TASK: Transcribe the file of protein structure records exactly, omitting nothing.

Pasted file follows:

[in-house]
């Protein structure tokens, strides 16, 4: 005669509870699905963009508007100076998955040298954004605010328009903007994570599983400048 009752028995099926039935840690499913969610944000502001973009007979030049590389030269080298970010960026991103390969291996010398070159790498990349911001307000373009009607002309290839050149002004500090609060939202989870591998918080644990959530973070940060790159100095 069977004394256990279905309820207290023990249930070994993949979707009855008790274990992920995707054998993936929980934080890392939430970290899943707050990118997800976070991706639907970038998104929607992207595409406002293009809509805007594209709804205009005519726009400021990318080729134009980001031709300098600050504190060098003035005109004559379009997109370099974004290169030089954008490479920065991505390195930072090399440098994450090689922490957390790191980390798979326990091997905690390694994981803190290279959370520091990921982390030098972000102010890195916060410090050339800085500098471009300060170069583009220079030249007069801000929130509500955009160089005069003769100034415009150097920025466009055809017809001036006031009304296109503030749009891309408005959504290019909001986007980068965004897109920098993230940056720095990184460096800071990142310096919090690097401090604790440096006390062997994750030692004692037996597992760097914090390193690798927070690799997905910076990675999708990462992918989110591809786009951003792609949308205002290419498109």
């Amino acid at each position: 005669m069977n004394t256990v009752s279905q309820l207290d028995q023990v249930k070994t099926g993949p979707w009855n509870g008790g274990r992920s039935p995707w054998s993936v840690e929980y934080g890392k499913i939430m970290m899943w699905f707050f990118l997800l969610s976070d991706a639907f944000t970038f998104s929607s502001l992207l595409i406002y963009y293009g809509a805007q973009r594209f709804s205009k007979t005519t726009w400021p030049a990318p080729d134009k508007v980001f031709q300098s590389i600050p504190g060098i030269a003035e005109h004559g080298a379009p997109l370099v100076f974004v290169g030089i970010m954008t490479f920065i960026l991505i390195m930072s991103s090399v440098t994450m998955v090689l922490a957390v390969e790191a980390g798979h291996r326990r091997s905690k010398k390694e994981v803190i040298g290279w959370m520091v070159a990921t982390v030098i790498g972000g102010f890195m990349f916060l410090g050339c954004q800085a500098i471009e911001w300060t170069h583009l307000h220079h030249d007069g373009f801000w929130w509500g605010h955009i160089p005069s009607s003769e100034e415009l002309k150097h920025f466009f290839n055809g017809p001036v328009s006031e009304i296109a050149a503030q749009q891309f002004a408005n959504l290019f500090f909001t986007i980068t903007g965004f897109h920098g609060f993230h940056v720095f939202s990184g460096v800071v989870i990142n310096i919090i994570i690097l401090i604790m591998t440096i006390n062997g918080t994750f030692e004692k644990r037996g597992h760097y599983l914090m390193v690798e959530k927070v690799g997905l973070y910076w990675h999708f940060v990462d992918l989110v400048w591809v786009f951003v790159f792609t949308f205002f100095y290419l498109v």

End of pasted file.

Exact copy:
[in-house]
């Protein structure tokens, strides 16, 4: 005669509870699905963009508007100076998955040298954004605010328009903007994570599983400048 009752028995099926039935840690499913969610944000502001973009007979030049590389030269080298970010960026991103390969291996010398070159790498990349911001307000373009009607002309290839050149002004500090609060939202989870591998918080644990959530973070940060790159100095 069977004394256990279905309820207290023990249930070994993949979707009855008790274990992920995707054998993936929980934080890392939430970290899943707050990118997800976070991706639907970038998104929607992207595409406002293009809509805007594209709804205009005519726009400021990318080729134009980001031709300098600050504190060098003035005109004559379009997109370099974004290169030089954008490479920065991505390195930072090399440098994450090689922490957390790191980390798979326990091997905690390694994981803190290279959370520091990921982390030098972000102010890195916060410090050339800085500098471009300060170069583009220079030249007069801000929130509500955009160089005069003769100034415009150097920025466009055809017809001036006031009304296109503030749009891309408005959504290019909001986007980068965004897109920098993230940056720095990184460096800071990142310096919090690097401090604790440096006390062997994750030692004692037996597992760097914090390193690798927070690799997905910076990675999708990462992918989110591809786009951003792609949308205002290419498109």
């Amino acid at each position: 005669m069977n004394t256990v009752s279905q309820l207290d028995q023990v249930k070994t099926g993949p979707w009855n509870g008790g274990r992920s039935p995707w054998s993936v840690e929980y934080g890392k499913i939430m970290m899943w699905f707050f990118l997800l969610s976070d991706a639907f944000t970038f998104s929607s502001l992207l595409i406002y963009y293009g809509a805007q973009r594209f709804s205009k007979t005519t726009w400021p030049a990318p080729d134009k508007v980001f031709q300098s590389i600050p504190g060098i030269a003035e005109h004559g080298a379009p997109l370099v100076f974004v290169g030089i970010m954008t490479f920065i960026l991505i390195m930072s991103s090399v440098t994450m998955v090689l922490a957390v390969e790191a980390g798979h291996r326990r091997s905690k010398k390694e994981v803190i040298g290279w959370m520091v070159a990921t982390v030098i790498g972000g102010f890195m990349f916060l410090g050339c954004q800085a500098i471009e911001w300060t170069h583009l307000h220079h030249d007069g373009f801000w929130w509500g605010h955009i160089p005069s009607s003769e100034e415009l002309k150097h920025f466009f290839n055809g017809p001036v328009s006031e009304i296109a050149a503030q749009q891309f002004a408005n959504l290019f500090f909001t986007i980068t903007g965004f897109h920098g609060f993230h940056v720095f939202s990184g460096v800071v989870i990142n310096i919090i994570i690097l401090i604790m591998t440096i006390n062997g918080t994750f030692e004692k644990r037996g597992h760097y599983l914090m390193v690798e959530k927070v690799g997905l973070y910076w990675h999708f940060v990462d992918l989110v400048w591809v786009f951003v790159f792609t949308f205002f100095y290419l498109v």